Here’s something I’ve been adding the my repertoire of things the X-carve can do. I milled a branding iron out of solid brass bar. Very satisfied with the precision and clarity of the cut. What do you guys think?
Turned out great. How long did that cut take you?
That’s a great project! I’d love to see the cut details (DOC, speed, etc.)!
that is pretty sweet I have been working on some ideas along those lines I just dont have a way to heat something like that efficiently yet
Awesone! That is something I am definitely going to try.
@JonathanTorrell It tales somewhere between 2 and 3 hrs including my bit changes.
@RobertA_Rieke I’m running at 12IPM, 5IPM plunge with a 0.5" ramp in. DOC is 0.005" I hog out the majority with a 1/4" single flute spiral o bit from ToolsToday. I could use a 3/16, but I had the 1/4" on hand. Then for the detail I’m using either a 1/16 or 1/32 3-flute bit with all the same cut specs.
@ontheEDGE I’m heating it with a MAPP gas torch, but I’ve seen people hook them into soldering irons and wood burners too. You could probably heat it pretty well with a small butane torch as well.
What are your rpms? That seems really slow. When I tried to go that slow on brass it got messy. I do 35 ipm at 18k rpms with exactly your other specs- but am using TWO flute bit - maybe that’s why.
Do you have a good resource for brass? It’s very expensive around here and only slightly cheaper online.
@Earwigger I’m not sure the exact RPM, but I’m running it at the number 3 speed on the Dewalt 611. I had very bad results going any faster with my IPM. I was breaking bits left and right. As for the bit, I treat brass like aluminum and I’ve always had great results with the single flute spiral o bits from ToolsToday. They work really well. My 3-flute 1/32 bit was from McMaster and performed extremely well.
I get my brass from http://onlinemetals.com
What size stock are you using? I would guess a bout 1/2" x 1", I am I closse.
@DavidSpencer Yeah, I’m using the 1/2" stock. I bought the 1" X 12" piece. I only mill down 1/16" but I need the thickness to drill and tap for a handle.
Very neat project! Did you have any problems with the brass grabbing the cutting head? I’ve heard mixed things about milling brass.
@NicholasKoza I didn’t have any issue with it grabbing. I started with a 1/4" single flute meant for aluminum cutting which worked really well. And my depth per pass is very small at 0.005". I mimicked this with the 3-flute 1/32 end mill that came back to clean everything up. The only time I had a little bit of worry was cutting the outside profile. Once the brass got thin, it was hard to keep it in place with just double stick tape. I’d recommend leaving a little material and then filing it off to avoid the work piece coming loose.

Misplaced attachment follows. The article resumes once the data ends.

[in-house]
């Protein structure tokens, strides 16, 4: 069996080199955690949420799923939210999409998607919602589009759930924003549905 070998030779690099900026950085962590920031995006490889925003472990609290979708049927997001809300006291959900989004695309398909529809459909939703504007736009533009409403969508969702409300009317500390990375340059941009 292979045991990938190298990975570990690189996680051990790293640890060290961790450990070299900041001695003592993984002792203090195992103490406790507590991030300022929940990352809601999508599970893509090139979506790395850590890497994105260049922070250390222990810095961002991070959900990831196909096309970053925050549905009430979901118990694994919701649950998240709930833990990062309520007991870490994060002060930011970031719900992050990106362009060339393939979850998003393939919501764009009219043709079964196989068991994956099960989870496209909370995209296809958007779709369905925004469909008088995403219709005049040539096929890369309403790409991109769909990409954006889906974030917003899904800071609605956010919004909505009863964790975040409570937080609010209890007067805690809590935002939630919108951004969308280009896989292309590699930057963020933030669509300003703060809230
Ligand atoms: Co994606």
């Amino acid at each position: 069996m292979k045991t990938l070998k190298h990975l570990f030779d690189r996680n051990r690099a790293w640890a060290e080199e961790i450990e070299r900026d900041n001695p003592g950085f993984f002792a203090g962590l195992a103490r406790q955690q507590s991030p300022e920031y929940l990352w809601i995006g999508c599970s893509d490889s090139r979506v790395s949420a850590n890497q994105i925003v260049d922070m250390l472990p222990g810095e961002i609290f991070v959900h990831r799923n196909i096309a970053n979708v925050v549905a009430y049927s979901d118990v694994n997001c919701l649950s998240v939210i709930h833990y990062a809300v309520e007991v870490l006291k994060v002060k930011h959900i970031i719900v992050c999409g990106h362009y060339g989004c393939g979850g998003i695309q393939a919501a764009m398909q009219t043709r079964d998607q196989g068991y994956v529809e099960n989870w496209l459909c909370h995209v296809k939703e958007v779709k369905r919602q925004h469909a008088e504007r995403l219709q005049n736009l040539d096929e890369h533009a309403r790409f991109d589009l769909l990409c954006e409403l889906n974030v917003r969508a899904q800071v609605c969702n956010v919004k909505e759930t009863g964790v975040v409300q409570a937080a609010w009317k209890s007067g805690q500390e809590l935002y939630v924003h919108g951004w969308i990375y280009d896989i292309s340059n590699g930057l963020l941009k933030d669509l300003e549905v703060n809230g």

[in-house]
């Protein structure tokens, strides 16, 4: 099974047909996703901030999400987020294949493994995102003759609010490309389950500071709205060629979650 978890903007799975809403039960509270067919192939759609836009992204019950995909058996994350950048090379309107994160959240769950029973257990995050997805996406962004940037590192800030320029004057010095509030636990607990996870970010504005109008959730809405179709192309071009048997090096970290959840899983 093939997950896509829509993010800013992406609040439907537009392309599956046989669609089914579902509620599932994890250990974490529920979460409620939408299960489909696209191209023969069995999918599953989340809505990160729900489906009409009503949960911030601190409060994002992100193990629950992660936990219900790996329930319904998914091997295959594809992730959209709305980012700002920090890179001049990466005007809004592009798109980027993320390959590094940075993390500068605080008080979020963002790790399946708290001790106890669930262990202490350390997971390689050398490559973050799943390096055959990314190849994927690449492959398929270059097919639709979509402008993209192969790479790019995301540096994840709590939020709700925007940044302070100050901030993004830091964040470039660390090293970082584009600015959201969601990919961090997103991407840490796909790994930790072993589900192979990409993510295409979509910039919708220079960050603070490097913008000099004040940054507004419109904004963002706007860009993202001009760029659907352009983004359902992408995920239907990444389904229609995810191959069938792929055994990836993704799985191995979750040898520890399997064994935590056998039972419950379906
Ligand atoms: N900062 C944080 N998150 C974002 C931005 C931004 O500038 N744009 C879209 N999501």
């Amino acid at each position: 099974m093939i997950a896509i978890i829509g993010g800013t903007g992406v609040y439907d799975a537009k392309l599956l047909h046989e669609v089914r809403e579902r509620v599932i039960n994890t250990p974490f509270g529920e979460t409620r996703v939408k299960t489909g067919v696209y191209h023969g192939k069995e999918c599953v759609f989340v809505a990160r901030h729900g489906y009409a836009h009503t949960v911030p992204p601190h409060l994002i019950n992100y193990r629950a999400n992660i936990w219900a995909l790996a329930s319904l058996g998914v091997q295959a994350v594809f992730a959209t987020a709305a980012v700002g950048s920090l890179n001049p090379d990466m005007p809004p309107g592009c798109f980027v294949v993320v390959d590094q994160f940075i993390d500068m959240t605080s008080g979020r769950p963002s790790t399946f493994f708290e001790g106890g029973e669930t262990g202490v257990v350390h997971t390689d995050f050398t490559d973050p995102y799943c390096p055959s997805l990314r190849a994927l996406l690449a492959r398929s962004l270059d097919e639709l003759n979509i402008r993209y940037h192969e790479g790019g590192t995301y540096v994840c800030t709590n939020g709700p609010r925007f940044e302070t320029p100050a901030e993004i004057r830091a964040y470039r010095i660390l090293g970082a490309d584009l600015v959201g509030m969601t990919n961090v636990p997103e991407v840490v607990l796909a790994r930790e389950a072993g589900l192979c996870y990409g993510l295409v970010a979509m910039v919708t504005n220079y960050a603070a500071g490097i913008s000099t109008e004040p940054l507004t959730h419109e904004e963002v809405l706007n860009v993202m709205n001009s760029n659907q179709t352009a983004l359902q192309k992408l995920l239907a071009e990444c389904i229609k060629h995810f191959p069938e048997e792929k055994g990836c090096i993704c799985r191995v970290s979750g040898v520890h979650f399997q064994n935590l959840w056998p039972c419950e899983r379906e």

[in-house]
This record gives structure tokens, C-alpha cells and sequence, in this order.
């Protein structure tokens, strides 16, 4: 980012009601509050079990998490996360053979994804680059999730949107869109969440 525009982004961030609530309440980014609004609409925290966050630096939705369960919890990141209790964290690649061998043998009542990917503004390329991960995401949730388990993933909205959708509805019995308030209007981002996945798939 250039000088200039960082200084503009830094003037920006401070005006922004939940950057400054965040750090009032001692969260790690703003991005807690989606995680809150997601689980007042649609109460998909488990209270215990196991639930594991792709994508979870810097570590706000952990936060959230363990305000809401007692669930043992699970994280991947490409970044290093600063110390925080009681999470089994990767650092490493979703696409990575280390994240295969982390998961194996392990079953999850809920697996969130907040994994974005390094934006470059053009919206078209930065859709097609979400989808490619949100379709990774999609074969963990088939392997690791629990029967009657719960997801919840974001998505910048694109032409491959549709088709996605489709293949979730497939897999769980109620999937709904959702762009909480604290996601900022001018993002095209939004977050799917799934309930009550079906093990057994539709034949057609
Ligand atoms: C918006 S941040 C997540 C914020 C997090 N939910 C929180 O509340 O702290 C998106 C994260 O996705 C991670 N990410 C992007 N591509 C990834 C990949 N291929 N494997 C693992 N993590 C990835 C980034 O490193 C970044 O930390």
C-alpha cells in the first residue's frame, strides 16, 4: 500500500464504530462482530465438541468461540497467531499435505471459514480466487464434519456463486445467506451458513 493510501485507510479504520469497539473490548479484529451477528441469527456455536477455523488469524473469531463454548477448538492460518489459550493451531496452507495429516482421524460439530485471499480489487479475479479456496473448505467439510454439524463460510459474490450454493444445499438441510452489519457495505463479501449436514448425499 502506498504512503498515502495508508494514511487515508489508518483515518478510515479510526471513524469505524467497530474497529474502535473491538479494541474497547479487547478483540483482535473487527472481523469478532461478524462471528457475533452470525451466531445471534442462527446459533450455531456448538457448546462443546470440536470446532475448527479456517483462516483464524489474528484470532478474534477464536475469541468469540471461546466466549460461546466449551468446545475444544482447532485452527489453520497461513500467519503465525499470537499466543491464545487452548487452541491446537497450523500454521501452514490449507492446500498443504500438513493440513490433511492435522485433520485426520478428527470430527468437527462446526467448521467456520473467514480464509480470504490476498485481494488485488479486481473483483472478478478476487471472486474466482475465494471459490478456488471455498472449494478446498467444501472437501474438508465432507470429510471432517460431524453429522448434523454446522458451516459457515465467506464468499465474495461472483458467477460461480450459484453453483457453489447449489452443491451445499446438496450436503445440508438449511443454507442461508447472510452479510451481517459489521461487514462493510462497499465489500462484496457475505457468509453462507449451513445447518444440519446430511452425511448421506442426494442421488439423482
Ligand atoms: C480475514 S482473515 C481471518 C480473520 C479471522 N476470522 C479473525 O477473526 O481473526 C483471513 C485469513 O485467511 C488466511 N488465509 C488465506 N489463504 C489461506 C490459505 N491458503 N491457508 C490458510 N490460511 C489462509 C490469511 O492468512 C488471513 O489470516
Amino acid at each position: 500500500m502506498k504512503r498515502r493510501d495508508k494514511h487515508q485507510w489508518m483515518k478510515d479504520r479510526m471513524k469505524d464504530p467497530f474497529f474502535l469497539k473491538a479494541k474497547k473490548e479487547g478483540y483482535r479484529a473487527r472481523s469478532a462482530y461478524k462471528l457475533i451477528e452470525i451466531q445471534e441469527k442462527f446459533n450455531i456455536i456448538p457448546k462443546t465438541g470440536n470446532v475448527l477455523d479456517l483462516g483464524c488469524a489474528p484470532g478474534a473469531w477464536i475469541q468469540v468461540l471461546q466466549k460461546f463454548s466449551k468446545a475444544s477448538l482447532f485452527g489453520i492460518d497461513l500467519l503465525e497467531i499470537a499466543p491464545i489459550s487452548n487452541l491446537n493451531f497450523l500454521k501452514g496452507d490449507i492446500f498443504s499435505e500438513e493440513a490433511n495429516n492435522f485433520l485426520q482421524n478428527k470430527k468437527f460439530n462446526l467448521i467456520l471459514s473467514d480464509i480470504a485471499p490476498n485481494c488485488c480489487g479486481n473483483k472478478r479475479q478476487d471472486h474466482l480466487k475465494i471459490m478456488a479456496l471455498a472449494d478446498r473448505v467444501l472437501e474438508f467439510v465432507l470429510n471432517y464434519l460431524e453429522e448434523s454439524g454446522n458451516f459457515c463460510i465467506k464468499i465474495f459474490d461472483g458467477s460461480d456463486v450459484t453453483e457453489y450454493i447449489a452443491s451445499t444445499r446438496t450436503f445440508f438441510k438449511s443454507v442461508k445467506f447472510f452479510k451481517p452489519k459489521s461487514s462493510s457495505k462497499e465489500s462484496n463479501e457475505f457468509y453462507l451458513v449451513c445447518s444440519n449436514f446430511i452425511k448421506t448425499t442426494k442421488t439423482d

@AngusMcleod Because it’s a single hole dead center on the back of the branding iron. I’d have to drill right through the design. Now this could be possible with other types of designs that have dead spots. It just wasn’t possible in either of these for me.
@AngusMcleod That’s actually a great idea. I never thought to do that. I might give that a try next time. Thanks for the tip!
FYI: tinkirfx.com is available. Love the concepts as a woodworker who has pondered paying well over $100 to order a generic one from a woodworking store. Once again, leveraging the price of the XC1000…
Thanks @MidnightMaker for the heads up. I’ve pondered registering the domain, but I’m just not there yet. Instagram has actually be an incredible tool so far and that’s free.
If there’s anything I could work on for you, just let me know. I love new projects. And both of those custom branding irons were way less than $100 even with shipping included.
I use the cheap super glue to hold my metal stock to scrap wood clamped to the waste board then use heatgun or torch to remove
Great project, really got me thinking what the xcarve can do. I bought a custom branding iron of my signature about 15 years ago and paid well over $100 for it. But it was made while I waited/watched.
The fellow who made it did a graphite transfer on a piece of painted brass and then followed it using a manual engraving milling machine. X and Y were hand dials and the Z was a foot pedal. HE wore optivisors and never looked at any thing but the bit and the brass. The whole process took less than 20 minutes. Super impressive.